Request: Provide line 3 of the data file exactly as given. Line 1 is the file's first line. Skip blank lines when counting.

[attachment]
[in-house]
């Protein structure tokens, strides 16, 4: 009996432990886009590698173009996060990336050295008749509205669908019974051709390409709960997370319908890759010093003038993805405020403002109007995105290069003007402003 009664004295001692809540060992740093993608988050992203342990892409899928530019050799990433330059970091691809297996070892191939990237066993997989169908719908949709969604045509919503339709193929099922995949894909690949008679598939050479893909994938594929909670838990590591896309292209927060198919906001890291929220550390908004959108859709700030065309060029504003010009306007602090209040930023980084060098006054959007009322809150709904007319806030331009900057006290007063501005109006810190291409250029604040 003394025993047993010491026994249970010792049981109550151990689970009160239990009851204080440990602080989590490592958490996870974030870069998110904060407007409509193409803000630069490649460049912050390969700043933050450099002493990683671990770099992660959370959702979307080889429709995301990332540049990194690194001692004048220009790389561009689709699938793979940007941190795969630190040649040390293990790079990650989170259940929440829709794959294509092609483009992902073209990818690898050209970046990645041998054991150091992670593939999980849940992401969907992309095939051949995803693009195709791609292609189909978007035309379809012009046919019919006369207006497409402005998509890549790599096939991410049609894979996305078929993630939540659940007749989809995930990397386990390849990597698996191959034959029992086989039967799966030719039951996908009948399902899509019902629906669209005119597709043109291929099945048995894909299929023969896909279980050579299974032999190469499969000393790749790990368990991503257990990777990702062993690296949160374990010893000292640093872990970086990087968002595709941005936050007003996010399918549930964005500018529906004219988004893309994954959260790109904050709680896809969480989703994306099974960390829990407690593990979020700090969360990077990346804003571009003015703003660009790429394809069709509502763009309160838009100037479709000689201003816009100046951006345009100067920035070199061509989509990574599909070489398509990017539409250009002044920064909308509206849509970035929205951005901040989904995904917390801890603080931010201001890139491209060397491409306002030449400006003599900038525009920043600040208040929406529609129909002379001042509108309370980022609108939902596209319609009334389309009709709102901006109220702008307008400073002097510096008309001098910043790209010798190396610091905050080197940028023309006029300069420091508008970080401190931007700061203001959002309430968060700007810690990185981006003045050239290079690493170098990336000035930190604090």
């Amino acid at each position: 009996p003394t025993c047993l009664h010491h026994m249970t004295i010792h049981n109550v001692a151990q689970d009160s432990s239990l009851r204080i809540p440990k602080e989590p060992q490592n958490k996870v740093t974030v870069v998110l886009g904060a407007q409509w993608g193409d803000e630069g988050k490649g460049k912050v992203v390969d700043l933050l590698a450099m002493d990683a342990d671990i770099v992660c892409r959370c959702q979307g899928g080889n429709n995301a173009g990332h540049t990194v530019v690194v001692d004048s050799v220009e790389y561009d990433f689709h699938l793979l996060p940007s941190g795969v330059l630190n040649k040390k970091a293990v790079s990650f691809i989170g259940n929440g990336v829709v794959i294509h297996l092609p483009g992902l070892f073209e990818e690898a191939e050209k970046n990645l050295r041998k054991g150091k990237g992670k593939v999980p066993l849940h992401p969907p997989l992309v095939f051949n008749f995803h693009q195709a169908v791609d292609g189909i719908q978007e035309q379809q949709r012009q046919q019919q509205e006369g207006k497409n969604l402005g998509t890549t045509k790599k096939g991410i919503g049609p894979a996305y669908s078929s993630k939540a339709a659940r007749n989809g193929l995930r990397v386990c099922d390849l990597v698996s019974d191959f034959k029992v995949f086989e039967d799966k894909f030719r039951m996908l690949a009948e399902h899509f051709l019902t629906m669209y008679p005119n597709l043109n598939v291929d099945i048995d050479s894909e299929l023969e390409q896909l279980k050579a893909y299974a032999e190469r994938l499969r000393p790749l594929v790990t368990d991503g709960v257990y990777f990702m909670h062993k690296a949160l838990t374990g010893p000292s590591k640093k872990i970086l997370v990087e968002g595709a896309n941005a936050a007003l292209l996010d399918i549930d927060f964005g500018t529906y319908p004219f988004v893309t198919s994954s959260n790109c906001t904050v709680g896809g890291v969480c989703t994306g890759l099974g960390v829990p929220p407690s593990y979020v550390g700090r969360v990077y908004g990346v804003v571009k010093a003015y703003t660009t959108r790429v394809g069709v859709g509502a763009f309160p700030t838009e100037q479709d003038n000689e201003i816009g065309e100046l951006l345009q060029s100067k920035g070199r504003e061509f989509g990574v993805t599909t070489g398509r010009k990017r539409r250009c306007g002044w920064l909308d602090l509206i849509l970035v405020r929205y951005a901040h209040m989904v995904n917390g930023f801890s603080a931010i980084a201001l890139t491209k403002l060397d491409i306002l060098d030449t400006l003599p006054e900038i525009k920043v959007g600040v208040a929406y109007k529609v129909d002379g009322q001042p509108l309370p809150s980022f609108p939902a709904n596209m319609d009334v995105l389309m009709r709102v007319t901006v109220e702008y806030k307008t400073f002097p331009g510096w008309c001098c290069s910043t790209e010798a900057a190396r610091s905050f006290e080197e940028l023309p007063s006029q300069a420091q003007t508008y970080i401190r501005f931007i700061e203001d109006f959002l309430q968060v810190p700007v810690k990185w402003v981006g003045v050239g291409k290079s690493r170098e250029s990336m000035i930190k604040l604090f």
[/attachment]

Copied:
């Amino acid at each position: 009996p003394t025993c047993l009664h010491h026994m249970t004295i010792h049981n109550v001692a151990q689970d009160s432990s239990l009851r204080i809540p440990k602080e989590p060992q490592n958490k996870v740093t974030v870069v998110l886009g904060a407007q409509w993608g193409d803000e630069g988050k490649g460049k912050v992203v390969d700043l933050l590698a450099m002493d990683a342990d671990i770099v992660c892409r959370c959702q979307g899928g080889n429709n995301a173009g990332h540049t990194v530019v690194v001692d004048s050799v220009e790389y561009d990433f689709h699938l793979l996060p940007s941190g795969v330059l630190n040649k040390k970091a293990v790079s990650f691809i989170g259940n929440g990336v829709v794959i294509h297996l092609p483009g992902l070892f073209e990818e690898a191939e050209k970046n990645l050295r041998k054991g150091k990237g992670k593939v999980p066993l849940h992401p969907p997989l992309v095939f051949n008749f995803h693009q195709a169908v791609d292609g189909i719908q978007e035309q379809q949709r012009q046919q019919q509205e006369g207006k497409n969604l402005g998509t890549t045509k790599k096939g991410i919503g049609p894979a996305y669908s078929s993630k939540a339709a659940r007749n989809g193929l995930r990397v386990c099922d390849l990597v698996s019974d191959f034959k029992v995949f086989e039967d799966k894909f030719r039951m996908l690949a009948e399902h899509f051709l019902t629906m669209y008679p005119n597709l043109n598939v291929d099945i048995d050479s894909e299929l023969e390409q896909l279980k050579a893909y299974a032999e190469r994938l499969r000393p790749l594929v790990t368990d991503g709960v257990y990777f990702m909670h062993k690296a949160l838990t374990g010893p000292s590591k640093k872990i970086l997370v990087e968002g595709a896309n941005a936050a007003l292209l996010d399918i549930d927060f964005g500018t529906y319908p004219f988004v893309t198919s994954s959260n790109c906001t904050v709680g896809g890291v969480c989703t994306g890759l099974g960390v829990p929220p407690s593990y979020v550390g700090r969360v990077y908004g990346v804003v571009k010093a003015y703003t660009t959108r790429v394809g069709v859709g509502a763009f309160p700030t838009e100037q479709d003038n000689e201003i816009g065309e100046l951006l345009q060029s100067k920035g070199r504003e061509f989509g990574v993805t599909t070489g398509r010009k990017r539409r250009c306007g002044w920064l909308d602090l509206i849509l970035v405020r929205y951005a901040h209040m989904v995904n917390g930023f801890s603080a931010i980084a201001l890139t491209k403002l060397d491409i306002l060098d030449t400006l003599p006054e900038i525009k920043v959007g600040v208040a929406y109007k529609v129909d002379g009322q001042p509108l309370p809150s980022f609108p939902a709904n596209m319609d009334v995105l389309m009709r709102v007319t901006v109220e702008y806030k307008t400073f002097p331009g510096w008309c001098c290069s910043t790209e010798a900057a190396r610091s905050f006290e080197e940028l023309p007063s006029q300069a420091q003007t508008y970080i401190r501005f931007i700061e203001d109006f959002l309430q968060v810190p700007v810690k990185w402003v981006g003045v050239g291409k290079s690493r170098e250029s990336m000035i930190k604040l604090f």